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Summary: Learn how to translate between ADSI, Quest, and Windows PowerShell cmdlets to read additional user properties.
Hey, Scripting Guy!
I'm trying figure something out. I can get some properties with the Quest cmdlets without even asking, but when I go to use the Windows PowerShell cmdlets, they aren't there. How can I get these properties from the system?
Honorary Scripting Guy, Sean Kearney, here. Today you can peek in as I guide my old buddy, Kevin, through converting some of his newer Windows PowerShell goodies for Active Directory to some older things.
Note This is the fourth post in a series. For more, see:
Kevin is being asked to audit his company's Active Directory to ensure key properties are populated in all of the user objects. A new application is being brought online to introduce a standard signature in the emails for all staff.
"The problem I've noted," as Kevin states while targeting his head for the shiny spot on the desk, "is that some of the staff are missing the email address and the standard website in their signatures. Although this is fine for a generic address, it's not so good for managers."
I smiled, "So just run a Get-QADUser on them and..."
"I found that the Get-QADUser cmdlet will work fine, but against our 150,000 user Active Directory, it was far too slow. So to test it out, this worked:
"I found that I can pull the properties and write a script around that, but it's very slow—mostly because it pulls a lot of extra information that I don't need. But when I run the same query with the Microsoft version, the date wasn't there. I checked by piping it through Get-Member:
GET-ADUser Valentine-Michael.Sm | GET-Member
"I found that this worked, but it gave me everything, which was again way too slow when working with tens of thousands of users:"
GET-ADUser Valentine-Michael.Sm –properties *
Smiling like a Cheshire Cat, I looked at Kevin, "Too easy, my friend. Let's find the properties that match what you're looking for and specify only them. We can do this with Get-Member, and a little 'wildcarding'."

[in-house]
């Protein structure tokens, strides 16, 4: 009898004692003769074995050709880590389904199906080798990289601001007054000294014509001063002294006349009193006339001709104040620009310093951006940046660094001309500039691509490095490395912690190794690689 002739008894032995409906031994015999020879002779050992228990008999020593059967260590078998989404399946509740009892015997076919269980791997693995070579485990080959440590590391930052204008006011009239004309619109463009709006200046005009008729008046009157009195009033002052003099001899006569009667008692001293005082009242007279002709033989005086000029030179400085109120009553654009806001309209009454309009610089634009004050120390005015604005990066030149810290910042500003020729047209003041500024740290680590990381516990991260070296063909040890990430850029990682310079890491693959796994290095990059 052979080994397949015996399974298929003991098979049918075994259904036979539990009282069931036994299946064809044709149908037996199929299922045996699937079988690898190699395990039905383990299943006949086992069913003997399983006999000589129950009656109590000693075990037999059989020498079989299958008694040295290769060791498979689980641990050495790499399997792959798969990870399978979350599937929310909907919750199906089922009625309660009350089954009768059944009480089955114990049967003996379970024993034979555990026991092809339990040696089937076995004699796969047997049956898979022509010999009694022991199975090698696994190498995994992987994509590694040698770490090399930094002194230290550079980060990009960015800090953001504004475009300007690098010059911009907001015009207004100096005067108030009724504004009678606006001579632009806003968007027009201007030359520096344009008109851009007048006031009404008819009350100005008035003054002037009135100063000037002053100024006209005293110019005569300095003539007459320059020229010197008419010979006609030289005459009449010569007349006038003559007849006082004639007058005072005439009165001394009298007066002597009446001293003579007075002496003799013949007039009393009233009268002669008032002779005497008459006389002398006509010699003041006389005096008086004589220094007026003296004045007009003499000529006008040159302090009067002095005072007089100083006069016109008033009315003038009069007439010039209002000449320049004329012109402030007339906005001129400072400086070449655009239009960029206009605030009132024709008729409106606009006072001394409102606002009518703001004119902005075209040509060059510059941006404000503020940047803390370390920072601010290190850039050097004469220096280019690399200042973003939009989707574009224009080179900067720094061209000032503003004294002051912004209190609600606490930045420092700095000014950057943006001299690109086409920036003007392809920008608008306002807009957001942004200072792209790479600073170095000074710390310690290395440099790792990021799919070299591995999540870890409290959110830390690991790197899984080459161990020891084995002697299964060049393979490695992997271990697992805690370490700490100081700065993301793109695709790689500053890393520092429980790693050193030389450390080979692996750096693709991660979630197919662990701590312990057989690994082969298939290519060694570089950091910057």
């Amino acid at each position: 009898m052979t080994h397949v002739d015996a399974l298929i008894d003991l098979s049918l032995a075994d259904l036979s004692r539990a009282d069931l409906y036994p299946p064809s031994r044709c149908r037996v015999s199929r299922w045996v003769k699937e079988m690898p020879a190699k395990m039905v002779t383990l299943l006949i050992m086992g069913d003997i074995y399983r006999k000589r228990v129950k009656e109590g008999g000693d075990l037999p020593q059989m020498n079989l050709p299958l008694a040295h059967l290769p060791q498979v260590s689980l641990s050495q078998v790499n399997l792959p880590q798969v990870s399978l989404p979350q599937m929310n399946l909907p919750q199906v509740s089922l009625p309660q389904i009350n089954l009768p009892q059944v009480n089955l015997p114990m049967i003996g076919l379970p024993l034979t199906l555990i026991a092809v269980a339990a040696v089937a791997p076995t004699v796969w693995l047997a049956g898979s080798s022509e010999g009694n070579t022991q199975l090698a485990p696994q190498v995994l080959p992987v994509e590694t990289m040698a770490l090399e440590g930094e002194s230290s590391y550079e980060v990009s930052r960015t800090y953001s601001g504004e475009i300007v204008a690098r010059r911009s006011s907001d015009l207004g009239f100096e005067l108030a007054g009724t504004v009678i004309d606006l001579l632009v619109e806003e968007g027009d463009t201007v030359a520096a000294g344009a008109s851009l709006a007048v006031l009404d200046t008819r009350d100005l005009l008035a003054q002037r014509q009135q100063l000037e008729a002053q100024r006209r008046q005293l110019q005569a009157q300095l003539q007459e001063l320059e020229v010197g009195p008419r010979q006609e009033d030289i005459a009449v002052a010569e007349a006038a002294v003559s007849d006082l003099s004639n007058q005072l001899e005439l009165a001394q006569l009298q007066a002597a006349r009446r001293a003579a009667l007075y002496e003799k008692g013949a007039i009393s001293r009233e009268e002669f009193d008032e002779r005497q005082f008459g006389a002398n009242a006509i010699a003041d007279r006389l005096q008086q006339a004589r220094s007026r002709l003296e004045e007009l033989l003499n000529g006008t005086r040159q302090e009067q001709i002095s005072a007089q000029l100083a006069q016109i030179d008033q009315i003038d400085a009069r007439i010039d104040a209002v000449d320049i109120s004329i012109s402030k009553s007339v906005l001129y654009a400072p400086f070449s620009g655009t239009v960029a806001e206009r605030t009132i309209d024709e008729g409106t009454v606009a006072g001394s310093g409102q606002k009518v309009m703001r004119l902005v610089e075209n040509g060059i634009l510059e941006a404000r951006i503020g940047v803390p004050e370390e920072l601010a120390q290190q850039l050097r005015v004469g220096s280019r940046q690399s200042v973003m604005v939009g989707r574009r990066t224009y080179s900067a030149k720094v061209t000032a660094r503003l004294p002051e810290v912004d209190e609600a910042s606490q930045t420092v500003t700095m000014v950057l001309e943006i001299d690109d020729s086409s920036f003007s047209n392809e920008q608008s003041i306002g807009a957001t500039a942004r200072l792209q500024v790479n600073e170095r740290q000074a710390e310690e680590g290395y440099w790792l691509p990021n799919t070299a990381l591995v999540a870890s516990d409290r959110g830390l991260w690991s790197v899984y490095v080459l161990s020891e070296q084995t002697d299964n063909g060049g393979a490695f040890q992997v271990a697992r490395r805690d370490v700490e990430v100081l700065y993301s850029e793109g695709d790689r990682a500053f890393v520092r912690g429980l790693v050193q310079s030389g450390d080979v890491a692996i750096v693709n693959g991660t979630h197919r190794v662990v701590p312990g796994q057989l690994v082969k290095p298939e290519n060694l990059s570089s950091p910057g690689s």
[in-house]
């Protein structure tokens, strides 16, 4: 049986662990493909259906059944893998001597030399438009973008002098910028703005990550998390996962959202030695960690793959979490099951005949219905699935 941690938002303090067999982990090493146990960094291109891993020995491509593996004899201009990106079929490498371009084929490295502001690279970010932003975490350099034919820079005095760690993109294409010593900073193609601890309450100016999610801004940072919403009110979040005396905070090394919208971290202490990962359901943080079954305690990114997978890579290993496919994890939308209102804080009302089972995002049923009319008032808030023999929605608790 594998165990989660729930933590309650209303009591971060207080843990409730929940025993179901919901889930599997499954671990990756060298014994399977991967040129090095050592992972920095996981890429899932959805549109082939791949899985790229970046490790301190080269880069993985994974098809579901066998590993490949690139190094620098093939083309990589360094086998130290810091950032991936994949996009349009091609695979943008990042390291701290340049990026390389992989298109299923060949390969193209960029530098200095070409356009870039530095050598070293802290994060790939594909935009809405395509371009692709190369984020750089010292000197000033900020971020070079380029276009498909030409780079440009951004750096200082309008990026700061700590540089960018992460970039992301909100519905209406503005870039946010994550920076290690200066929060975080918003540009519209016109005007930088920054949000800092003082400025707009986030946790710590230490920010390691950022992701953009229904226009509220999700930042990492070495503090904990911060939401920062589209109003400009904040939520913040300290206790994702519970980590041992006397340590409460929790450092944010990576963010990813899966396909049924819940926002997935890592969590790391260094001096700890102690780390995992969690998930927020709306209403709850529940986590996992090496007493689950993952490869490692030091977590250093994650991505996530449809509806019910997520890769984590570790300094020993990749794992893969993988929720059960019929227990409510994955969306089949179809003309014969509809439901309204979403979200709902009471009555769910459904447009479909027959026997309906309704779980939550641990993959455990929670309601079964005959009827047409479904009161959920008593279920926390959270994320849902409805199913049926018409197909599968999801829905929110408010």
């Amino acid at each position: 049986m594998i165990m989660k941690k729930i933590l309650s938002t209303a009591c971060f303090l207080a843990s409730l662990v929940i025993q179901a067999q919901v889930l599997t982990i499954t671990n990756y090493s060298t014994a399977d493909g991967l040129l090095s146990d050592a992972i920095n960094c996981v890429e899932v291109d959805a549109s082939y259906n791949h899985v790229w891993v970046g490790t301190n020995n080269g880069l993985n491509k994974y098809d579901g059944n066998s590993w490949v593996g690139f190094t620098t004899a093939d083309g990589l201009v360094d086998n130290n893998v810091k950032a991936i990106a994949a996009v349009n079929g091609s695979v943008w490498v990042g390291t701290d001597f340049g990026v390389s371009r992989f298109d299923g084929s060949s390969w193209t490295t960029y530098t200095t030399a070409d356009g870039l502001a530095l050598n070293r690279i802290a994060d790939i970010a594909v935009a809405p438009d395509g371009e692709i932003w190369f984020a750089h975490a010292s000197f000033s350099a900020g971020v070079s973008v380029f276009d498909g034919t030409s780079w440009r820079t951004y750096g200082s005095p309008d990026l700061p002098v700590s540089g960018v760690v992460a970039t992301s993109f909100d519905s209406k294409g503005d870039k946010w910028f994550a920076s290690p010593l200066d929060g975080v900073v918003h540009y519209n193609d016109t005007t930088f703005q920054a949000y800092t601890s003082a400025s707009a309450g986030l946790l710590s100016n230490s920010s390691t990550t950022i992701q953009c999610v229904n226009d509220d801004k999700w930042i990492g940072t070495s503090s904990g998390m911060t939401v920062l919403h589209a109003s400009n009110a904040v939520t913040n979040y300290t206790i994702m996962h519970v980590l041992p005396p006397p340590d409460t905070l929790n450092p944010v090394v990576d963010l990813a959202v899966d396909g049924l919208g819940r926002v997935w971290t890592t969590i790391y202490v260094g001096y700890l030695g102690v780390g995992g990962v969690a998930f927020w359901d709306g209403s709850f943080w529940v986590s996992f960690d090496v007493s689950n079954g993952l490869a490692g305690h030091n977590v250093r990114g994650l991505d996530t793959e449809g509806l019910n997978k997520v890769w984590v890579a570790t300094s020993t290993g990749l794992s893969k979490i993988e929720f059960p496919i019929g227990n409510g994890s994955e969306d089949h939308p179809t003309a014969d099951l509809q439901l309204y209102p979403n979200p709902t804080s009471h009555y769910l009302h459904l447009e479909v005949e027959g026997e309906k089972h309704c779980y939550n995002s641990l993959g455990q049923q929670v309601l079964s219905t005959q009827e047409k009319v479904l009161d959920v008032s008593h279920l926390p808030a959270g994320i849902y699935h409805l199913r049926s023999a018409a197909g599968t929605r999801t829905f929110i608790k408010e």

GET-ADUser Valentine-Michael.Sm –properties * | GET-Member –name *email*
But a few minutes later, he came back. "OK, it worked. But I still can't find the website. I tried both of the following commands...and nothing."
GET-ADUser Valentine-Michael.Sm –properties * | GET-Member –name *web*
GET-ADUser Valentine-Michael.Sm –properties * | GET-Member –name *www*
So I showed Kevin a trick I learned a long time ago. Populate the value with something unique via Active Directory Users and Computers. Then pull all properties and look for that unique value.
GET-Aduser Valentine-Michael.Sm –properties *
In moments, we visually spotted the name as being "Homepage."
Kevin continued, "I remember from Quest that if I want to access multiple properties, I could do it like this:
GET-Qaduser Valentine-Michael.Sm –IncludedProperties MaxStorage,OtherPhone
"I'm guessing that if I type it as follows with the –Properties parameter, I'll get the additional ones I want. I would think they should have a similar format for a list of items."
GET-ADUser Valentine-Michael.Sm –properties OfficeEmail,Homepage
He looked at the screen and found all the details appearing in front of him:
Kevin mused for a moment, "I'll bet these are the same names used by the [ADSI] accelerator because they're using the actual names I would see in the ADSI Editor too. Just for fun, let me try something."
Kevin quickly typed the same query by using the [ADSI] accelerator:
"AhHa!" he jumped on top of the desk after checking the values, "It works!"
Of course, after his great leap onto the desk, quite a few doors opened to see what happened and why a senior systems analyst would be dancing on his cubicle.
Pop in to tomorrow as we wrap up converting between the Active Directory methods in Windows PowerShell. And maybe settle Kevin down a bit. ;)
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Sean Kearney, Windows PowerShell MVP and Honorary Scripting Guy